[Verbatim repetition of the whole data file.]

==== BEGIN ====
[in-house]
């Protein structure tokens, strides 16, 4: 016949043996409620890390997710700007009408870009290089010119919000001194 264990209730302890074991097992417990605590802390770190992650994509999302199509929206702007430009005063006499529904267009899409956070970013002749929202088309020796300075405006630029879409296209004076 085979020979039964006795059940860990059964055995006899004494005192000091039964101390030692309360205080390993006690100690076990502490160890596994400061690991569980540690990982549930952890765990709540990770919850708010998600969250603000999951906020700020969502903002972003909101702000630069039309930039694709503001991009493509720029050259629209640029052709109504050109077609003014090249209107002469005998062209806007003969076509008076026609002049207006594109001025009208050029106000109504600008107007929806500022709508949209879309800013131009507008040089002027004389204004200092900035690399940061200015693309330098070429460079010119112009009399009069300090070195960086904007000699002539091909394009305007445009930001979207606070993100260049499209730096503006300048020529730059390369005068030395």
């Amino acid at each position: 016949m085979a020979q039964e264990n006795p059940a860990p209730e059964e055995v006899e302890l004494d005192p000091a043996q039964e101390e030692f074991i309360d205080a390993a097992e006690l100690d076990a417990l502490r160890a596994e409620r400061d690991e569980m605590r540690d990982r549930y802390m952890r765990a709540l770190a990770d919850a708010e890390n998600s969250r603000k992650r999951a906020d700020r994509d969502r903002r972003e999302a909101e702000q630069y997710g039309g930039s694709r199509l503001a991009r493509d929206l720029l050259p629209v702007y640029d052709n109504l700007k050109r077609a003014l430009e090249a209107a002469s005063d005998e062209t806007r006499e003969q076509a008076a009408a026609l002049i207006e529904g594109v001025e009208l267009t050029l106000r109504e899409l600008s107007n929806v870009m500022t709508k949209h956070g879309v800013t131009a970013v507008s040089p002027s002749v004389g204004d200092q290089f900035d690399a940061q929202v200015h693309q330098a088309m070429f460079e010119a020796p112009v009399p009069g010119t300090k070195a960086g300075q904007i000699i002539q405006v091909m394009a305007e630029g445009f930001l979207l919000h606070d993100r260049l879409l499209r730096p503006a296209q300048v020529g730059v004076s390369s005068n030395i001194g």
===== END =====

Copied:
[in-house]
């Protein structure tokens, strides 16, 4: 016949043996409620890390997710700007009408870009290089010119919000001194 264990209730302890074991097992417990605590802390770190992650994509999302199509929206702007430009005063006499529904267009899409956070970013002749929202088309020796300075405006630029879409296209004076 085979020979039964006795059940860990059964055995006899004494005192000091039964101390030692309360205080390993006690100690076990502490160890596994400061690991569980540690990982549930952890765990709540990770919850708010998600969250603000999951906020700020969502903002972003909101702000630069039309930039694709503001991009493509720029050259629209640029052709109504050109077609003014090249209107002469005998062209806007003969076509008076026609002049207006594109001025009208050029106000109504600008107007929806500022709508949209879309800013131009507008040089002027004389204004200092900035690399940061200015693309330098070429460079010119112009009399009069300090070195960086904007000699002539091909394009305007445009930001979207606070993100260049499209730096503006300048020529730059390369005068030395």
């Amino acid at each position: 016949m085979a020979q039964e264990n006795p059940a860990p209730e059964e055995v006899e302890l004494d005192p000091a043996q039964e101390e030692f074991i309360d205080a390993a097992e006690l100690d076990a417990l502490r160890a596994e409620r400061d690991e569980m605590r540690d990982r549930y802390m952890r765990a709540l770190a990770d919850a708010e890390n998600s969250r603000k992650r999951a906020d700020r994509d969502r903002r972003e999302a909101e702000q630069y997710g039309g930039s694709r199509l503001a991009r493509d929206l720029l050259p629209v702007y640029d052709n109504l700007k050109r077609a003014l430009e090249a209107a002469s005063d005998e062209t806007r006499e003969q076509a008076a009408a026609l002049i207006e529904g594109v001025e009208l267009t050029l106000r109504e899409l600008s107007n929806v870009m500022t709508k949209h956070g879309v800013t131009a970013v507008s040089p002027s002749v004389g204004d200092q290089f900035d690399a940061q929202v200015h693309q330098a088309m070429f460079e010119a020796p112009v009399p009069g010119t300090k070195a960086g300075q904007i000699i002539q405006v091909m394009a305007e630029g445009f930001l979207l919000h606070d993100r260049l879409l499209r730096p503006a296209q300048v020529g730059v004076s390369s005068n030395i001194g």